Play Auditions for Adults: 6 p.m. to 7:30 p.m., Aug. 8, South of Broadway Theatre Company (a non-profit organization),1080 E. Montague Ave.,North Charleston. Greater Park Circle Play Fest (3 plays on 3 separate weekends) audition dates for adults and older teens. Will provide sides from scripts.Minimal rehearsals (3 - 4). Performance dates will be Sept. 10, 17 and 24 at 7:30 p.m.

Facebook Seminar: 9 a.m. to noon, Aug. 9 and Aug. 23, Charleston Digital Corridor Flagship, 475 E. Bay St. (corner of East Bay and Calhoun streets). Step Ahead offers two seminars sharing tips for successfully using Facebook to promote and grow your business. Part 1 will focus on the basics of setting up a Facebook page, behind-the-scenes functions, posting strategy, photos, videos and tagging. The second will explain how to customize your page, strategies for generating results, Facebook apps and Insights (analytics). Each seminar is $65 or register for both and save $10 ($120 for both). For more information or to register, visit here or email here.

Legislative Forum: Noon, Aug. 10. The S.C. Chamber of Commerce's grassroots meeting with an open forum session at the Charleston Metro Chamber of Commerce allows attendees to share their legislative priorities to help create the Competitiveness Agenda, the business community's annual list of legislative priorities. Free and open to the public. To register, visit online or contact Julie Scott at 803.255.2628.

Lowcountry Local First: 6 p.m., Aug. 10, Francis Marion Hotel, 387 King St., Room: Carolina A. How to market your local business to tourists. Conde Nast Traveler Magazine voted Charleston No. 2 of the Top American Destinations. While the beauty of the area speaks for itself, local businesses are what create the flavor of the Lowcountry. Meeting will explore how can you make your business stand out and best market it to the growing tourist industry. Go online for more information.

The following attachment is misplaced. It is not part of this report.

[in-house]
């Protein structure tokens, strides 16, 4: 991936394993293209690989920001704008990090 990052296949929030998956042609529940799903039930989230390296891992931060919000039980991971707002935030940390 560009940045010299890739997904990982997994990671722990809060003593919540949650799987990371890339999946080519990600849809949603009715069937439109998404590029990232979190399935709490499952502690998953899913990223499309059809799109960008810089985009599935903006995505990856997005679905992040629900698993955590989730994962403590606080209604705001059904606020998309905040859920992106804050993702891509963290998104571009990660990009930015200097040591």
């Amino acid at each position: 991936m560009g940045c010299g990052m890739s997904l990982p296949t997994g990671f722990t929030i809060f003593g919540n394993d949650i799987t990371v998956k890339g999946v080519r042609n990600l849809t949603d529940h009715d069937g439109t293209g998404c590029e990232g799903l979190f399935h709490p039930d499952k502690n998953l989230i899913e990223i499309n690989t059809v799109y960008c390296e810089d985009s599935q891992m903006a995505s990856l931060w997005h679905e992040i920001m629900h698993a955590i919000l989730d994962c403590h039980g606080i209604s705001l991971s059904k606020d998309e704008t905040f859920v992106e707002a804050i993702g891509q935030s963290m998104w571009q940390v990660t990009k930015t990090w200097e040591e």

(NEW) Skin Cancer Screenings: 9 a.m. to 1 p.m., Aug. 13, the Splash Zone Waterpark at James Island County Park. Dermatologists with the MUSC Mobile Health Unit will offer free skin cancer screenings.

(NEW) Mad Science Saturday: 10 a.m. to noon, Aug. 13, The Charleston Museum. Learn about Newton's first law. Explore gravity, centrifugal force, and use a gyroscope. Join us each month for a different themed event including presentations and craft projects for children of all ages. Admission is free for museum members; $10/adults, $5/children, under 3 free.

Charleston Young Professionals Anniversary: 8 p.m., Aug. 13, Johnson Hagood Stadium Club Level, The Citadel. Charleston Young Professionals will celebrate five years of professional development with an anniversary party Enjoy live music, dinner and cocktails for $50 CYP member, $75 non-member. To register, visit here.

(NEW) First Day Festival: 1 p.m. to 4 p.m., Aug. 14, Liberty Square near the S.C. Aquarium and the Maritime Center. The ninth annual First Day Festival will celebrate education as students prepare to return to school. There will be exhibits, school supplies, healthy foods, celebrity chef demonstrations, recreational activities, entertainment, free boat rides, and a misting festival. Free. Park for a flat rate of $1 at the Aquarium and Gaillard garages.

Book Cart Sale: 2 p.m. to 5 p.m., Aug. 14, Charleston County Public Library Main Branch, 68 Calhoun St. The Charleston Friends of the Library will offer a taste of their larger book sales. Fiction and non-fiction books will be available for $1 and $3, and children's books for 50 cents and $1 at the Information Desk every second Sunday of the month.


Family Fun Weekends: Saturdays and Sundays in August. South Carolina residents who want to enjoy a "staycation" can take advantage of reduced admissions at Magnolia Plantation and Gardens. Weekend admission to the gardens and a nature train ride will be $40 for each vehicle carrying up to five passengers. Free snow cones and popcorn will be served at the Peacock Café. For more information, call 571-1266.

Business Before Hours: 7:30 a.m. to 9 a.m., Aug. 18, ITT Technical Institute. The Charleston Metro Chamber presents Business Before Hours to allow businesses to work on relationship building while being exposed to a variety of industries and professionals. Cost: Chamber members $20 non-members $40 includes breakfast. Register online.

Port Briefing and Tour: 2 p.m. to 6 p.m., Aug. 18. The Charleston Metro Chamber of Commerce hosts an update from Port leadership at the Chamber then a bus tour of the new terminal and by boat, waterside views of all the Port terminals. Cost: $75 for Chamber members $150 for non-members. Register online.

Evening on Queen by Rick Reinert will be on display at the exhibit.